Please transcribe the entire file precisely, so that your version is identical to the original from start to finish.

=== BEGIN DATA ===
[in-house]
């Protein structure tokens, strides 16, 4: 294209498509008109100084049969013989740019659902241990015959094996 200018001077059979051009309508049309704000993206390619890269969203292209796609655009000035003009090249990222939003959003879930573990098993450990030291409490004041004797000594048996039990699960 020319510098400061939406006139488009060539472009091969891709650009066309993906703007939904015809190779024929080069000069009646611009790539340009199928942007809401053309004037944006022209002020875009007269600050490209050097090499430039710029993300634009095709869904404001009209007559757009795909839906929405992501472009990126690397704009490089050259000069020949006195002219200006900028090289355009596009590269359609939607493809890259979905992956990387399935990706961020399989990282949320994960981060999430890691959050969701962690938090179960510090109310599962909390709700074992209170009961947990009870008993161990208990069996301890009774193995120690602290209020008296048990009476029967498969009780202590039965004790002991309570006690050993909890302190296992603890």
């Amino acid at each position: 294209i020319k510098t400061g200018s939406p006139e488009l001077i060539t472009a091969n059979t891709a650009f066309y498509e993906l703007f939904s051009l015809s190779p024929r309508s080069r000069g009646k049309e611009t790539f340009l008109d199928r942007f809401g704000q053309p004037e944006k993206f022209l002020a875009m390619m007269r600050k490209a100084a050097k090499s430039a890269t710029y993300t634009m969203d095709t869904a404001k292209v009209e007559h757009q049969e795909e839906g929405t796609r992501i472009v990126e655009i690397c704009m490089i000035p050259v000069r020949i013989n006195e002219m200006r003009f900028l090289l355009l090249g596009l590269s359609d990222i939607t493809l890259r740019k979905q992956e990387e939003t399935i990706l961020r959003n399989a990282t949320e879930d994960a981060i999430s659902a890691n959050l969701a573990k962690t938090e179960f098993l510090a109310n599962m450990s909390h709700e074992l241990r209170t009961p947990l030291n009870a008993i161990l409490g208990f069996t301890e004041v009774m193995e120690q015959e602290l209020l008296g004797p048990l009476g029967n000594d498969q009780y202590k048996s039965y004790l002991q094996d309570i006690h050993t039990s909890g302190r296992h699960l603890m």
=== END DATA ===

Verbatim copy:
[in-house]
């Protein structure tokens, strides 16, 4: 294209498509008109100084049969013989740019659902241990015959094996 200018001077059979051009309508049309704000993206390619890269969203292209796609655009000035003009090249990222939003959003879930573990098993450990030291409490004041004797000594048996039990699960 020319510098400061939406006139488009060539472009091969891709650009066309993906703007939904015809190779024929080069000069009646611009790539340009199928942007809401053309004037944006022209002020875009007269600050490209050097090499430039710029993300634009095709869904404001009209007559757009795909839906929405992501472009990126690397704009490089050259000069020949006195002219200006900028090289355009596009590269359609939607493809890259979905992956990387399935990706961020399989990282949320994960981060999430890691959050969701962690938090179960510090109310599962909390709700074992209170009961947990009870008993161990208990069996301890009774193995120690602290209020008296048990009476029967498969009780202590039965004790002991309570006690050993909890302190296992603890």
């Amino acid at each position: 294209i020319k510098t400061g200018s939406p006139e488009l001077i060539t472009a091969n059979t891709a650009f066309y498509e993906l703007f939904s051009l015809s190779p024929r309508s080069r000069g009646k049309e611009t790539f340009l008109d199928r942007f809401g704000q053309p004037e944006k993206f022209l002020a875009m390619m007269r600050k490209a100084a050097k090499s430039a890269t710029y993300t634009m969203d095709t869904a404001k292209v009209e007559h757009q049969e795909e839906g929405t796609r992501i472009v990126e655009i690397c704009m490089i000035p050259v000069r020949i013989n006195e002219m200006r003009f900028l090289l355009l090249g596009l590269s359609d990222i939607t493809l890259r740019k979905q992956e990387e939003t399935i990706l961020r959003n399989a990282t949320e879930d994960a981060i999430s659902a890691n959050l969701a573990k962690t938090e179960f098993l510090a109310n599962m450990s909390h709700e074992l241990r209170t009961p947990l030291n009870a008993i161990l409490g208990f069996t301890e004041v009774m193995e120690q015959e602290l209020l008296g004797p048990l009476g029967n000594d498969q009780y202590k048996s039965y004790l002991q094996d309570i006690h050993t039990s909890g302190r296992h699960l603890m």